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Ed Balls speech: a right and left perspective

Ed Balls today did exactly what he was supposed to do: he offered something by way of a plan to boost jobs, created a soundbite on Labour’s economic plan (“fiscal responsibility in the national interest”), apologised for what Labour got wrong in the past (75p pension rise, the abolition of the 10p tax rate), put the boot in Osborne’s unworking plan and ended on  high note – as opposed to Vince Cables pessimistic one during the Liberals’ conference (a point picked up by George Eaton earlier).

But will he convince? To the right (of the party and beyond) it will have provided no challenge to the theory that Labour is a party fit to govern only when there is money to spend, and that the Tories (or fiscal conservatives on the Labour Right) are the choice of the day for austerity measures. Balls outlined some interesting ways to promote growth and jobs, recognised shortfalls such as cutting the future jobs fund, but admitted a Labour government would not be able to reverse every Tory spending cut.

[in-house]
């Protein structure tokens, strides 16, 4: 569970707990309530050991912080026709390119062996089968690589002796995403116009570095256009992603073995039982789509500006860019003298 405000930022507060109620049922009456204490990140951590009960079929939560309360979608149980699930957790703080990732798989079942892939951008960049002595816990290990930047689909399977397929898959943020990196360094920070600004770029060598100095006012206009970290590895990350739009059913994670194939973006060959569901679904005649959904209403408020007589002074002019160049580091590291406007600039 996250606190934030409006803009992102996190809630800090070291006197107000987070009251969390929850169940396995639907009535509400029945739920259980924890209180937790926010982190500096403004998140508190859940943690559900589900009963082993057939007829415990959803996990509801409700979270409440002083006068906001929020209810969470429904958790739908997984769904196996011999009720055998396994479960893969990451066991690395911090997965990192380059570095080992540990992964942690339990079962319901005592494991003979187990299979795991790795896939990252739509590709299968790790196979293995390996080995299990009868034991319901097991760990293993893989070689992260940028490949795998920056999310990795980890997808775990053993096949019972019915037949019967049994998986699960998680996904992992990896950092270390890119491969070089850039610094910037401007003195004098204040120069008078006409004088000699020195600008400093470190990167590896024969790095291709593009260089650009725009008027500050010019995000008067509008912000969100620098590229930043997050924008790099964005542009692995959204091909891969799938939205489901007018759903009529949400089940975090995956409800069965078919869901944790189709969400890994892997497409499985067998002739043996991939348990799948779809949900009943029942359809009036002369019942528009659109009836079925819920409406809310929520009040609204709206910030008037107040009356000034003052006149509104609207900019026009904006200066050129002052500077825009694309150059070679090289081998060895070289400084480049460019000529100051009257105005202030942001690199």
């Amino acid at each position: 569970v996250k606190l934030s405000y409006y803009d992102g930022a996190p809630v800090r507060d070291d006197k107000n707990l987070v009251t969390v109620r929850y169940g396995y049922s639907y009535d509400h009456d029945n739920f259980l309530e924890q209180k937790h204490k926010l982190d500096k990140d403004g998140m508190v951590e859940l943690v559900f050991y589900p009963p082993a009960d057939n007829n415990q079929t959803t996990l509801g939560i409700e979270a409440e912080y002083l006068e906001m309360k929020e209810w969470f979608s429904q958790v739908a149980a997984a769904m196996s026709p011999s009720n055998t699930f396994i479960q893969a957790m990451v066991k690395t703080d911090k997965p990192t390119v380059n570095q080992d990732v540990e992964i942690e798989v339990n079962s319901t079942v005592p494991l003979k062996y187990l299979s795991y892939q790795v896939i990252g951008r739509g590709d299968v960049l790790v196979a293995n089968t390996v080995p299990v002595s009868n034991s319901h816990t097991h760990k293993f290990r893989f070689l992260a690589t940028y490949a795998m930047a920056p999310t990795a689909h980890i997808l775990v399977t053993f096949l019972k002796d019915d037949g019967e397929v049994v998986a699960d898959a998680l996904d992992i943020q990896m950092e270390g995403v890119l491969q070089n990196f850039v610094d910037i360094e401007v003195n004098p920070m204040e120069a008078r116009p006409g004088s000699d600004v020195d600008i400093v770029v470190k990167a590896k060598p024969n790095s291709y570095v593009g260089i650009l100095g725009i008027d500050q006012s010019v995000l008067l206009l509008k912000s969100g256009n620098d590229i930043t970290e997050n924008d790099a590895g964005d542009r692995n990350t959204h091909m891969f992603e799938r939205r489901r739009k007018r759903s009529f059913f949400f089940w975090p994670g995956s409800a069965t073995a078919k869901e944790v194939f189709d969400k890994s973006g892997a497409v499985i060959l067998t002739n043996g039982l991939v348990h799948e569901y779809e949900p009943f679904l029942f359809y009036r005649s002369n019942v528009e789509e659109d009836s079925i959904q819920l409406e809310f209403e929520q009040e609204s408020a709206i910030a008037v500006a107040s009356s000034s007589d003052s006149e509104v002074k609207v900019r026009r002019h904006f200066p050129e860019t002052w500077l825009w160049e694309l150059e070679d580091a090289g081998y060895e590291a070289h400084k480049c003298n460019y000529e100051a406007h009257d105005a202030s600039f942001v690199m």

To the Left, his opposition to strike action over pensions will smack of a cuts agenda apologism. Further, his statement on sold-off banks’ windfalls, which he initially sounded sceptical of, before stating that he will use any to reduce the deficit, will appear very unradical, and at worst comfortable with the failing national banking system. As Eaton says: “some on the left would prefer a radical commitment to mutualise the banks and turn them into engines of growth.”

Overall the speech spelt out some interesting plans, proved that Labour was thinking ahead, and that under his direction it will not introduce a Tory-lite programme. For example the one-year small firms national insurance tax holiday for taking on extra workers seems like a very sensible policy as a means of countering the terrible mess being created by the Tory-led government. But despite the glimmer of hope, it is only relatively better, and it is not a radical overhaul. In some places it is ridiculously unambitious given the state we’re in, and in other places it appears unwilling to challenge at all.

But it will curry favour, will attract attention, and it will prove wrong the objection that Labour are playing a long term game to keep mum until the next election.

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